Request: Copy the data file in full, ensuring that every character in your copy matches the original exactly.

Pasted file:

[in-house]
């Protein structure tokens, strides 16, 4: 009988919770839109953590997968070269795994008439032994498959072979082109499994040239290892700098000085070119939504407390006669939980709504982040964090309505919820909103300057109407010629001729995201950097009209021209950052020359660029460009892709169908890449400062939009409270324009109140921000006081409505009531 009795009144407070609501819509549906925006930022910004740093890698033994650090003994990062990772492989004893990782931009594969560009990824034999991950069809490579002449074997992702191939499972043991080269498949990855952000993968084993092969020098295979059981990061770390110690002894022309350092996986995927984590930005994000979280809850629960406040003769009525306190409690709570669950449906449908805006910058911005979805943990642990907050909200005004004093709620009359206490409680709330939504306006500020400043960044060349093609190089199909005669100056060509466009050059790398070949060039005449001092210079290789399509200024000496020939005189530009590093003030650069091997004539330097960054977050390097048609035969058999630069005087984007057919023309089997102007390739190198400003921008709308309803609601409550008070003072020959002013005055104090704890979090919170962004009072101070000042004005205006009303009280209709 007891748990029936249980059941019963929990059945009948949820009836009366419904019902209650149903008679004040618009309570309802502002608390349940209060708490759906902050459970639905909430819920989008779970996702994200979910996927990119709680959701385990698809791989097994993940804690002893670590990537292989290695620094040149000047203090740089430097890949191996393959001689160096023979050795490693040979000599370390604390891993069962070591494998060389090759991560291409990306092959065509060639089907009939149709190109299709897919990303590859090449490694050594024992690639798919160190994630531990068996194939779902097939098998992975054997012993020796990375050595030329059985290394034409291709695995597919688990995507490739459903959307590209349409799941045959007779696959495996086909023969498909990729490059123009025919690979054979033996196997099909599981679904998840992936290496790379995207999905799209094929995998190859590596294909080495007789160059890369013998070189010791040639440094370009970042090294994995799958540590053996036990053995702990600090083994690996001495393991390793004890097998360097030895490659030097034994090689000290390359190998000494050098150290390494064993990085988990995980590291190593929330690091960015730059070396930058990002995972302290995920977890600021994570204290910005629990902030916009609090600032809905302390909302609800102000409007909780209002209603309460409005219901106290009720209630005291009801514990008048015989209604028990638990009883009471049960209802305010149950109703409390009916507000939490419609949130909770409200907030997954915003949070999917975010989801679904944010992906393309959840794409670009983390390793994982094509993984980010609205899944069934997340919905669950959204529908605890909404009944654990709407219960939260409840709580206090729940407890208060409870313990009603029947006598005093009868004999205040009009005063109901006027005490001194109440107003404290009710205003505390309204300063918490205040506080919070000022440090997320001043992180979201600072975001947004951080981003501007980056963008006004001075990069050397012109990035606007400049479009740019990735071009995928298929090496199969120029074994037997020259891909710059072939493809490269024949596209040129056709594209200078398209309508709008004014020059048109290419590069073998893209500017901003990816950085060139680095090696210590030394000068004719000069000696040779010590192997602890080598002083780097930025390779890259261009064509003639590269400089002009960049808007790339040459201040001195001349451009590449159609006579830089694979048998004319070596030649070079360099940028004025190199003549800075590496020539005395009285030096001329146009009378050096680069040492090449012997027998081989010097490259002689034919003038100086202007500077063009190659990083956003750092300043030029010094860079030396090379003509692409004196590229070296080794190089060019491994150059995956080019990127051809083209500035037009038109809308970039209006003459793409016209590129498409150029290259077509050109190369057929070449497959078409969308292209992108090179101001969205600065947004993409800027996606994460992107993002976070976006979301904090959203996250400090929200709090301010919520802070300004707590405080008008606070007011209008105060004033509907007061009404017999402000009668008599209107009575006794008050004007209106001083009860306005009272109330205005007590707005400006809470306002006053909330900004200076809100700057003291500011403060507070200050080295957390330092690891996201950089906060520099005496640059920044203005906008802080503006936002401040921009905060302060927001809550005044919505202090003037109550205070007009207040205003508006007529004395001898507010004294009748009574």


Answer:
[in-house]
């Protein structure tokens, strides 16, 4: 009988919770839109953590997968070269795994008439032994498959072979082109499994040239290892700098000085070119939504407390006669939980709504982040964090309505919820909103300057109407010629001729995201950097009209021209950052020359660029460009892709169908890449400062939009409270324009109140921000006081409505009531 009795009144407070609501819509549906925006930022910004740093890698033994650090003994990062990772492989004893990782931009594969560009990824034999991950069809490579002449074997992702191939499972043991080269498949990855952000993968084993092969020098295979059981990061770390110690002894022309350092996986995927984590930005994000979280809850629960406040003769009525306190409690709570669950449906449908805006910058911005979805943990642990907050909200005004004093709620009359206490409680709330939504306006500020400043960044060349093609190089199909005669100056060509466009050059790398070949060039005449001092210079290789399509200024000496020939005189530009590093003030650069091997004539330097960054977050390097048609035969058999630069005087984007057919023309089997102007390739190198400003921008709308309803609601409550008070003072020959002013005055104090704890979090919170962004009072101070000042004005205006009303009280209709 007891748990029936249980059941019963929990059945009948949820009836009366419904019902209650149903008679004040618009309570309802502002608390349940209060708490759906902050459970639905909430819920989008779970996702994200979910996927990119709680959701385990698809791989097994993940804690002893670590990537292989290695620094040149000047203090740089430097890949191996393959001689160096023979050795490693040979000599370390604390891993069962070591494998060389090759991560291409990306092959065509060639089907009939149709190109299709897919990303590859090449490694050594024992690639798919160190994630531990068996194939779902097939098998992975054997012993020796990375050595030329059985290394034409291709695995597919688990995507490739459903959307590209349409799941045959007779696959495996086909023969498909990729490059123009025919690979054979033996196997099909599981679904998840992936290496790379995207999905799209094929995998190859590596294909080495007789160059890369013998070189010791040639440094370009970042090294994995799958540590053996036990053995702990600090083994690996001495393991390793004890097998360097030895490659030097034994090689000290390359190998000494050098150290390494064993990085988990995980590291190593929330690091960015730059070396930058990002995972302290995920977890600021994570204290910005629990902030916009609090600032809905302390909302609800102000409007909780209002209603309460409005219901106290009720209630005291009801514990008048015989209604028990638990009883009471049960209802305010149950109703409390009916507000939490419609949130909770409200907030997954915003949070999917975010989801679904944010992906393309959840794409670009983390390793994982094509993984980010609205899944069934997340919905669950959204529908605890909404009944654990709407219960939260409840709580206090729940407890208060409870313990009603029947006598005093009868004999205040009009005063109901006027005490001194109440107003404290009710205003505390309204300063918490205040506080919070000022440090997320001043992180979201600072975001947004951080981003501007980056963008006004001075990069050397012109990035606007400049479009740019990735071009995928298929090496199969120029074994037997020259891909710059072939493809490269024949596209040129056709594209200078398209309508709008004014020059048109290419590069073998893209500017901003990816950085060139680095090696210590030394000068004719000069000696040779010590192997602890080598002083780097930025390779890259261009064509003639590269400089002009960049808007790339040459201040001195001349451009590449159609006579830089694979048998004319070596030649070079360099940028004025190199003549800075590496020539005395009285030096001329146009009378050096680069040492090449012997027998081989010097490259002689034919003038100086202007500077063009190659990083956003750092300043030029010094860079030396090379003509692409004196590229070296080794190089060019491994150059995956080019990127051809083209500035037009038109809308970039209006003459793409016209590129498409150029290259077509050109190369057929070449497959078409969308292209992108090179101001969205600065947004993409800027996606994460992107993002976070976006979301904090959203996250400090929200709090301010919520802070300004707590405080008008606070007011209008105060004033509907007061009404017999402000009668008599209107009575006794008050004007209106001083009860306005009272109330205005007590707005400006809470306002006053909330900004200076809100700057003291500011403060507070200050080295957390330092690891996201950089906060520099005496640059920044203005906008802080503006936002401040921009905060302060927001809550005044919505202090003037109550205070007009207040205003508006007529004395001898507010004294009748009574």